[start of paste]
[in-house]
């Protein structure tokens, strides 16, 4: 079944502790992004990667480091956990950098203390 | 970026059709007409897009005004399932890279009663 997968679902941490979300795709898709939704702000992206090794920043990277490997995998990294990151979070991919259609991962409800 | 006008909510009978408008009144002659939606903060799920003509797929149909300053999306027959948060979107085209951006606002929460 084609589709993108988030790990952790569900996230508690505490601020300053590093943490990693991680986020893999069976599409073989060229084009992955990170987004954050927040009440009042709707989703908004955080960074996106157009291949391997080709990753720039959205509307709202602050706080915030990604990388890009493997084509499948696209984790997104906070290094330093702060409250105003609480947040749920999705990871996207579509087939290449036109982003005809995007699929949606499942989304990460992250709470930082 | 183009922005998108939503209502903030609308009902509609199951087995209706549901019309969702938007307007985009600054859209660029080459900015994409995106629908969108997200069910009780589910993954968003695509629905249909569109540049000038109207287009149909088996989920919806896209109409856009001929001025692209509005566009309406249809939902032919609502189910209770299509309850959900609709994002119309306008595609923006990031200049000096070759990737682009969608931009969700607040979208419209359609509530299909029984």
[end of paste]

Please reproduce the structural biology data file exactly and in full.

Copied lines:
[in-house]
């Protein structure tokens, strides 16, 4: 079944502790992004990667480091956990950098203390 | 970026059709007409897009005004399932890279009663 997968679902941490979300795709898709939704702000992206090794920043990277490997995998990294990151979070991919259609991962409800 | 006008909510009978408008009144002659939606903060799920003509797929149909300053999306027959948060979107085209951006606002929460 084609589709993108988030790990952790569900996230508690505490601020300053590093943490990693991680986020893999069976599409073989060229084009992955990170987004954050927040009440009042709707989703908004955080960074996106157009291949391997080709990753720039959205509307709202602050706080915030990604990388890009493997084509499948696209984790997104906070290094330093702060409250105003609480947040749920999705990871996207579509087939290449036109982003005809995007699929949606499942989304990460992250709470930082 | 183009922005998108939503209502903030609308009902509609199951087995209706549901019309969702938007307007985009600054859209660029080459900015994409995106629908969108997200069910009780589910993954968003695509629905249909569109540049000038109207287009149909088996989920919806896209109409856009001929001025692209509005566009309406249809939902032919609502189910209770299509309850959900609709994002119309306008595609923006990031200049000096070759990737682009969608931009969700607040979208419209359609509530299909029984």